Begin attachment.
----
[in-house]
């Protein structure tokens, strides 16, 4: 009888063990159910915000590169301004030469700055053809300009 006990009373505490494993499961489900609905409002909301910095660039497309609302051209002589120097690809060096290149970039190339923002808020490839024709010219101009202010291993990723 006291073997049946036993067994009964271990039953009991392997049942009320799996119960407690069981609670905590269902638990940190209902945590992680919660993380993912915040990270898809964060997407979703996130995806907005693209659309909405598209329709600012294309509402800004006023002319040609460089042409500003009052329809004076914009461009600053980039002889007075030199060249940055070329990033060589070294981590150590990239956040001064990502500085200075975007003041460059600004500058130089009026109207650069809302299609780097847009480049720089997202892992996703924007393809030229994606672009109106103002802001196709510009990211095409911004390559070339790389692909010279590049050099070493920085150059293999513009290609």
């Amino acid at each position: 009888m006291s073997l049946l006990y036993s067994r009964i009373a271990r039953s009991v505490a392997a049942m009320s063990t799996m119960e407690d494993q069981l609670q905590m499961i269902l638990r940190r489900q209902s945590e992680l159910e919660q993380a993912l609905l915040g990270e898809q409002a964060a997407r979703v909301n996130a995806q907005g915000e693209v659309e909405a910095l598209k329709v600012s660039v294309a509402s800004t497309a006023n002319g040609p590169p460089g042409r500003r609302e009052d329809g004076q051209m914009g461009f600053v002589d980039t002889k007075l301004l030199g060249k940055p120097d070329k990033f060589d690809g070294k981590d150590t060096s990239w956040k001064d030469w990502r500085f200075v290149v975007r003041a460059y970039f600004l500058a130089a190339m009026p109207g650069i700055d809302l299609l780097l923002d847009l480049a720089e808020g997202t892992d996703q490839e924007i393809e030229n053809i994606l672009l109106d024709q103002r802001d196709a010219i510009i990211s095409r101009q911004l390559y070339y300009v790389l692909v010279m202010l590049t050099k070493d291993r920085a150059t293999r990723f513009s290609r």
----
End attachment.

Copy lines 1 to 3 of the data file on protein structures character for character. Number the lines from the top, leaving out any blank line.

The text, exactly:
[in-house]
């Protein structure tokens, strides 16, 4: 009888063990159910915000590169301004030469700055053809300009 006990009373505490494993499961489900609905409002909301910095660039497309609302051209002589120097690809060096290149970039190339923002808020490839024709010219101009202010291993990723 006291073997049946036993067994009964271990039953009991392997049942009320799996119960407690069981609670905590269902638990940190209902945590992680919660993380993912915040990270898809964060997407979703996130995806907005693209659309909405598209329709600012294309509402800004006023002319040609460089042409500003009052329809004076914009461009600053980039002889007075030199060249940055070329990033060589070294981590150590990239956040001064990502500085200075975007003041460059600004500058130089009026109207650069809302299609780097847009480049720089997202892992996703924007393809030229994606672009109106103002802001196709510009990211095409911004390559070339790389692909010279590049050099070493920085150059293999513009290609």
């Amino acid at each position: 009888m006291s073997l049946l006990y036993s067994r009964i009373a271990r039953s009991v505490a392997a049942m009320s063990t799996m119960e407690d494993q069981l609670q905590m499961i269902l638990r940190r489900q209902s945590e992680l159910e919660q993380a993912l609905l915040g990270e898809q409002a964060a997407r979703v909301n996130a995806q907005g915000e693209v659309e909405a910095l598209k329709v600012s660039v294309a509402s800004t497309a006023n002319g040609p590169p460089g042409r500003r609302e009052d329809g004076q051209m914009g461009f600053v002589d980039t002889k007075l301004l030199g060249k940055p120097d070329k990033f060589d690809g070294k981590d150590t060096s990239w956040k001064d030469w990502r500085f200075v290149v975007r003041a460059y970039f600004l500058a130089a190339m009026p109207g650069i700055d809302l299609l780097l923002d847009l480049a720089e808020g997202t892992d996703q490839e924007i393809e030229n053809i994606l672009l109106d024709q103002r802001d196709a010219i510009i990211s095409r101009q911004l390559y070339y300009v790389l692909v010279m202010l590049t050099k070493d291993r920085a150059t293999r990723f513009s290609r």